Bitcoin Association for BSV is proud to announce the launch of its Blacklist Manager, the first software tool making it possible for Bitcoin miners to comply with court orders to freeze lost or stolen Bitcoin tokens.
The ability to freeze digital assets is the first step in a process that will allow rightful owners of digital assets to enforce their property rights in the event of theft, loss of keys, or any other instance where a rightful owner is unable to control their digital property.
There have been several high-profile examples of digital assets being stolen and ransomed in recent years. Where there is an official court order, this tool prevents the spending of the affected assets at the coin level, rather than just at the account level. This also means that centralised exchanges are not needed to enforce the law.
Demand for digital asset recovery tools
Marcin Zarakowski, General Counsel and Chief of Staff at Bitcoin Association, highlights the demand for a Digital Asset Recovery process:
‘Bitcoin Association and the broader BSV ecosystem do not believe that “code is law”. All the laws in the classical sense still apply to blockchain technology and therefore BSV. If someone has a valid right to digital assets but doesn’t have the technical means to access them, there should be a way to recover access to those assets,’ he said.
Zarakowski gave the example of a person losing their car keys. ‘If someone else takes them, that doesn’t mean that that somebody is now suddenly the owner of my car. What we are doing with the Blacklist Manager tool is providing the technical means to have digital assets either frozen or reassigned to the rightful owner if there is a valid court order.’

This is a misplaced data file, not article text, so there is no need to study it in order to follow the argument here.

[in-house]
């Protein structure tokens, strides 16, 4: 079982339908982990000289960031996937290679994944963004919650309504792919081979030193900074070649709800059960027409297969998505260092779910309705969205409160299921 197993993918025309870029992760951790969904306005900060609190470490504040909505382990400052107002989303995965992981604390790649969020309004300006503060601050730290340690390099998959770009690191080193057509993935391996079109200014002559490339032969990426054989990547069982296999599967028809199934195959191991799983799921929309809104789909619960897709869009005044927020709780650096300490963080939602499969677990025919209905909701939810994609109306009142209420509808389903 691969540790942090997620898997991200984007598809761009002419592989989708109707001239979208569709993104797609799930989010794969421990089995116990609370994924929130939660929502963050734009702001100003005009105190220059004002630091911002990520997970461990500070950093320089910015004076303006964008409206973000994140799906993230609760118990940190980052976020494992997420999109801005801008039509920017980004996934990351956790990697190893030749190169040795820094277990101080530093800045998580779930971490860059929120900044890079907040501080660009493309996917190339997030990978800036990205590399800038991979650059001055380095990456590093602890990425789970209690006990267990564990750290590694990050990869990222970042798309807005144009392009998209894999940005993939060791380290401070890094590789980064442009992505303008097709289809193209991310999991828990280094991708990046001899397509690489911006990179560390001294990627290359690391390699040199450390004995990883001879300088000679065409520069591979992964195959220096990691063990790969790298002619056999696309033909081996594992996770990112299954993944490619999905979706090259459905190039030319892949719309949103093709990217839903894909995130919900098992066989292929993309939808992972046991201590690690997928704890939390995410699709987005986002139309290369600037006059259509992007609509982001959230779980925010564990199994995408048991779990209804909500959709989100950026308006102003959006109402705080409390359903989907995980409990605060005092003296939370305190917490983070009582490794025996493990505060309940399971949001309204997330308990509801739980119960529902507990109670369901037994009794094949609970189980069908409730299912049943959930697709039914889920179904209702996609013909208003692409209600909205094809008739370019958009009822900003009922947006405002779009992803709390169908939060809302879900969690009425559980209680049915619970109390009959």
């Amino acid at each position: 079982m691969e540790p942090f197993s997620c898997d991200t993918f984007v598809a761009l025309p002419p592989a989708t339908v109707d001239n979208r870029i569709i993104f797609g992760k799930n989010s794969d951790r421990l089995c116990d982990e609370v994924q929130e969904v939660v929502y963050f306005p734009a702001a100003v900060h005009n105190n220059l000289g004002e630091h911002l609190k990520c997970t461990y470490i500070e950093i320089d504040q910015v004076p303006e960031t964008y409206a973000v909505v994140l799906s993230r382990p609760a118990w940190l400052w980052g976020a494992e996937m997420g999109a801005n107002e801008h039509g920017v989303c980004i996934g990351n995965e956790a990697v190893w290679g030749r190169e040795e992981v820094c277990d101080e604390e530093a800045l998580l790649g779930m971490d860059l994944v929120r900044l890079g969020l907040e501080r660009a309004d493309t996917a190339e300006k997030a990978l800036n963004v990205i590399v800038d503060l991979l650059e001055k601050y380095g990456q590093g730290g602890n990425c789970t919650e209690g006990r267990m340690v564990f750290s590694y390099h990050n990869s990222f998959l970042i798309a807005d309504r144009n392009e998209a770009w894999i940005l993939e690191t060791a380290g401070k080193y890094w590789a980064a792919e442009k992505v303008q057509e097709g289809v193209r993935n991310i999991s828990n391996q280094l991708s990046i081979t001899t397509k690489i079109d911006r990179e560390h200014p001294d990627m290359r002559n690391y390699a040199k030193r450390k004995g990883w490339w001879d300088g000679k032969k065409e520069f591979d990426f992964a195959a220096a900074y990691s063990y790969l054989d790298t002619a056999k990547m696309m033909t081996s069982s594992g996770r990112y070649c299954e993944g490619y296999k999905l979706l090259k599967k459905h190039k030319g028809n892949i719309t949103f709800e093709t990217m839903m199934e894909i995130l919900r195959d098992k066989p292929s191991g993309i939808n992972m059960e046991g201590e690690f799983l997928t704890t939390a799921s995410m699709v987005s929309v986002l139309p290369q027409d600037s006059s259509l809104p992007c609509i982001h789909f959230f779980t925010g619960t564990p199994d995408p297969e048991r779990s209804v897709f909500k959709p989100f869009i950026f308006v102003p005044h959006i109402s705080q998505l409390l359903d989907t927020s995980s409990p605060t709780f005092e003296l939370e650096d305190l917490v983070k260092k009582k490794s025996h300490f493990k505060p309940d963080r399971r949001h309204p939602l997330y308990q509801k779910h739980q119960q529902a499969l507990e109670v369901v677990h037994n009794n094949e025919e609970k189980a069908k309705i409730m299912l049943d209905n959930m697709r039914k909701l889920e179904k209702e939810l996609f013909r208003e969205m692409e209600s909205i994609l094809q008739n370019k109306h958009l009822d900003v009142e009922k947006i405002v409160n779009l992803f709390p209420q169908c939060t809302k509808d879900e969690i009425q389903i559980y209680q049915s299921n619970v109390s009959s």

Blockchain for grownups
Zarakowski pointed to problems with the current system where, even if someone has a valid court order, it can be almost impossible to freeze digital assets or transfer them to the rightful owner.
Zarakowski said that for security reasons it is usually advisable not to store digital assets on wallets that are hosted by a third party, e.g. on exchanges. However, he also pointed to cases where users have lost access to their private wallets which are not hosted by a third-party, effectively locking them out from their digital assets, even if they do have a court order.
‘The introduction of the Blacklist Manager tool is a sign of the maturing blockchain space. If we want to have a massive adoption of blockchain technology by the corporate world, large firms, banks and governments, there needs to be a way to recover lost or stolen assets.
‘Without this, blockchain technology will not be massively adopted but will continue to be used as a layer for hosting asset classes used primarily for trading and speculation. We have heard that many times from large players. We are heavily scrutinised when it comes to compliance and we can’t allow digital assets to sit on the blockchain where a court order has been issued or a crime has been committed.’